The Lemon stab is specified to work from 3.45 -7.2V .
In practice you can run it off a single LiPo cell, normal 4.8 or 5V supply or two LiFe's.
These ratings are probably very conservative. Many people have used the featherlight Lemon 6ch receiver off a 1S LipO and it keeps operating well below the specified 3.45V. I am pretty sure the stab would happily run off a 2S Lipo as well but haven't tested it.
UPDATE: I have now tested the stab and it operates correctly down to 3.3V. Lemon have advised that the circuitry is designed to operate on 3V but that there is a 0.3 V drop from the voltage regulator. Their specified 3.45V min is a sensible number to allow some variation in stabilisers, but the bottom line is that this stabiliser will work reliably on a 1S LiPo.
Around post 316 there is examples of how to change the pins to 1.25mm Molex connectors in order to use the very popular HobbyKing 1.7g servos. A stabiliser with 4 servos weighs less than 11g.
Watch your BEC
From Rich in ILM
Just wanted to pass along something that came up in another discussion. If you have the stabilizer on for a lot of the flight, the average current draw can go up quite a bit in windy conditions. My first stabilizer (early HK) went into a PNP plane with a liner bec in the ESC. The BEC wasn't up to it and I was lucky the plane was just landing when I lost everything. Anyway I would suggest making sure you have a switching BEC in your ESC or use a stand alone BEC. In general linear BEC's suck for all but the lightest 3s and 4s applications.
Using an Orange transmitter
mgdon has posted detailed instructions on how he set up his Orange transmitter to gives flaperons, exponential and aileron differential using 2 separate
Aileron servos here.
|May 11, 2014, 09:19 AM|
Updates and new information
Oranges and Lemons
The obvious competitor in the price range for the Lemon is the Orange ORX v3 integrated DSM2 Rx/Flight stabiliser from HobbyKing. There is discussion later in the thread about the advantages of the Lemon DSMX v3. Just for info, the first picture shows the two side by side showing their size and weight.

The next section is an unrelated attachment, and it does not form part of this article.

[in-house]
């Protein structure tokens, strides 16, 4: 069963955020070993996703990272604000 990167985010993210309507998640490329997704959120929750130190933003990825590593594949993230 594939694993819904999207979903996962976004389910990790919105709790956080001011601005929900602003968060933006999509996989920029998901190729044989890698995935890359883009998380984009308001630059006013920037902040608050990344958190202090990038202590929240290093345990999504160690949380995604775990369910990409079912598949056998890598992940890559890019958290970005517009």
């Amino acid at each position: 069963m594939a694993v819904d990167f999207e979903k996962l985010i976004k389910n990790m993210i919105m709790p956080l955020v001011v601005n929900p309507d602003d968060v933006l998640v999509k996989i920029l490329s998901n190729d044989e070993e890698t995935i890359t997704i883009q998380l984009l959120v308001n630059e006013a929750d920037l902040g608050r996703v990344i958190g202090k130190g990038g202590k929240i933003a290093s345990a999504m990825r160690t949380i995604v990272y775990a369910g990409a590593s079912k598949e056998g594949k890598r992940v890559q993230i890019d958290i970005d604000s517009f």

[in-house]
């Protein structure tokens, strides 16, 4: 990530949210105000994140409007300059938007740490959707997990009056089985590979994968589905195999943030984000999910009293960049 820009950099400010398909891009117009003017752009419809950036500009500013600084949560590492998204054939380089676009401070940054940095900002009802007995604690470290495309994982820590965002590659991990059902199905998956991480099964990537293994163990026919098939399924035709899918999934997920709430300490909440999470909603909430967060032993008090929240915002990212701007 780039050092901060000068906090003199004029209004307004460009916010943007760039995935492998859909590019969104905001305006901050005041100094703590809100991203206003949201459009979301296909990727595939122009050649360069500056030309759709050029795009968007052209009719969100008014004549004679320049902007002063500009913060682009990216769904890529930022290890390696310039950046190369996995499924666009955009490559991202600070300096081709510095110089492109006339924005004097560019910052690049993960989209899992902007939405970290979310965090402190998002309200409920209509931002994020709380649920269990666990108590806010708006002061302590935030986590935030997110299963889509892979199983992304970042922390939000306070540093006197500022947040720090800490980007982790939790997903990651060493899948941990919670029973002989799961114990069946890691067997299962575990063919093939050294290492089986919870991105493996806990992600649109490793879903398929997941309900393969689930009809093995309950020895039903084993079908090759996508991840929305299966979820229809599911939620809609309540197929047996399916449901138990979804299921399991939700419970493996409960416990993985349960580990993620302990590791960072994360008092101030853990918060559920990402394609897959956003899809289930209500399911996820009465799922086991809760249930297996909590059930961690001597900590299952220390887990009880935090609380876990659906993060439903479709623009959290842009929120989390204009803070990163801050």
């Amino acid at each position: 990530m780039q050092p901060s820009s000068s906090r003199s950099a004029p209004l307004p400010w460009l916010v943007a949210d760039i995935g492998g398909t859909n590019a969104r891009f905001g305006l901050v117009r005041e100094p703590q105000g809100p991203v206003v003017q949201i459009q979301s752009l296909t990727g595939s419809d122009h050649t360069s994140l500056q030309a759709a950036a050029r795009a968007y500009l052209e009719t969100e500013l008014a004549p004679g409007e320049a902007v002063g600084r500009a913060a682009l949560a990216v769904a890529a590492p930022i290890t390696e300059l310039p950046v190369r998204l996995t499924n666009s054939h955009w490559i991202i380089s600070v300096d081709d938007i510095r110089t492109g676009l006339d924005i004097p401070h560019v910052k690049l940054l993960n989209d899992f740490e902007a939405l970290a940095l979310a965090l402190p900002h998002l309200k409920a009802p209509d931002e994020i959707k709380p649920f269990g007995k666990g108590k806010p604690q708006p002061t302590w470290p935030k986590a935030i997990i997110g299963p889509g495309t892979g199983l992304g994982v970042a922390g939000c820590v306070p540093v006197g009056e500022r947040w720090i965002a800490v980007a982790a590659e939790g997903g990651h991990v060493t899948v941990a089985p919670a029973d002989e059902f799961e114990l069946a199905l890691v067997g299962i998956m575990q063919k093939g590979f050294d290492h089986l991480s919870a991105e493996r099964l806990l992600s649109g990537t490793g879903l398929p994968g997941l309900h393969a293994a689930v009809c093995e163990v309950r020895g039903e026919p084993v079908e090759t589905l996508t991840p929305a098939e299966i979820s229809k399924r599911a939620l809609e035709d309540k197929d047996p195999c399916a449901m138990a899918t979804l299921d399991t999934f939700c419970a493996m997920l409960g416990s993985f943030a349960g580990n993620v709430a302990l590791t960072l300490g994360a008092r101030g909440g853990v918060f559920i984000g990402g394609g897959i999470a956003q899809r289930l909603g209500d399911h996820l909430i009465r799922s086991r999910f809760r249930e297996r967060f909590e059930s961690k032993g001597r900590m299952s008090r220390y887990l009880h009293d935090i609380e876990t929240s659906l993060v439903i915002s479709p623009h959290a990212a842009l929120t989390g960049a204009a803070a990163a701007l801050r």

The action of Master Gain
Daedalus and Frederick (fmak, the Lemon man) have clarified the action of Master gain and its dependence on the way in which different transmitters treat servo travel. Most people will be using a Spektrum transmitter but folks with DSMX/2 modules or hacks in other transmitters will see some variation.
In Spektrum terms -/+ 150% is the gain multiplication factor from x0.0 to x2.0 on the Aux3 channel - with unity gain (no modification to the onboard pots) at centre position which is 0%. 150% is the maximum range the Spektrum will put out if you extend the servo travel limits. However most people will probably be using the default -/+ 100%. The stabilizer master gain will then be adjusted from around 0.3 to 1.7 by the knob (Aux3). In other words turning the knob fully clockwise does not completely turn off stabilisation.
If you have another make of transmitter it can get a bit complicated since not all manufacturers use % the same way.
For anyone using a 9x transmitter with ER9x firmware, a Taranis, or a 9XR, note that all the open source firmwares are set up from Spektrum/JR. On these transmitters,100% is equivalent to 125% on Spektrum/JR.
Everything is much clearer if we look at the actual pulse width.
For Spektrum/JR, +/-100% corresponds to a pulse width range of 1.1 to 1.9 ms. For open source firmware, +/-100% is 1.0 to 2.0ms.
The Spektrum 150% being referred to here is therefore 0.9 to 2.1ms. To get this with open source firmware you have to enable extended limits (method varies with type of firmware) and set to 120%.
Confusing at first, but it explains why models set up for mainstream transmitters respond differently when used with say a 9XR with apparently similar settings.
His later post is a nice summary:
"To achieve full in flight control over master gain, from zero to a multiplier of 2, set the travel (end points) of channel 8 (Aux3) to give a pulse width range of 0.9 to 2.1 ms. For Spektrum and many other transmitters, this corresponds to +/-150% travel. For transmitters such as Taranis and 9XR using open source firmware, the same pulse range is achieved at +/-120%.
If a reduced travel is used, such as 100% on a Spektrum transmitter, this will still give a range of gain control which is ample for normal purposes.
If channel 8 is not available on the transmitter, the receiver will automatically use a master gain factor of 1. Gain of individual channels can still be controlled using the pots in the receiver."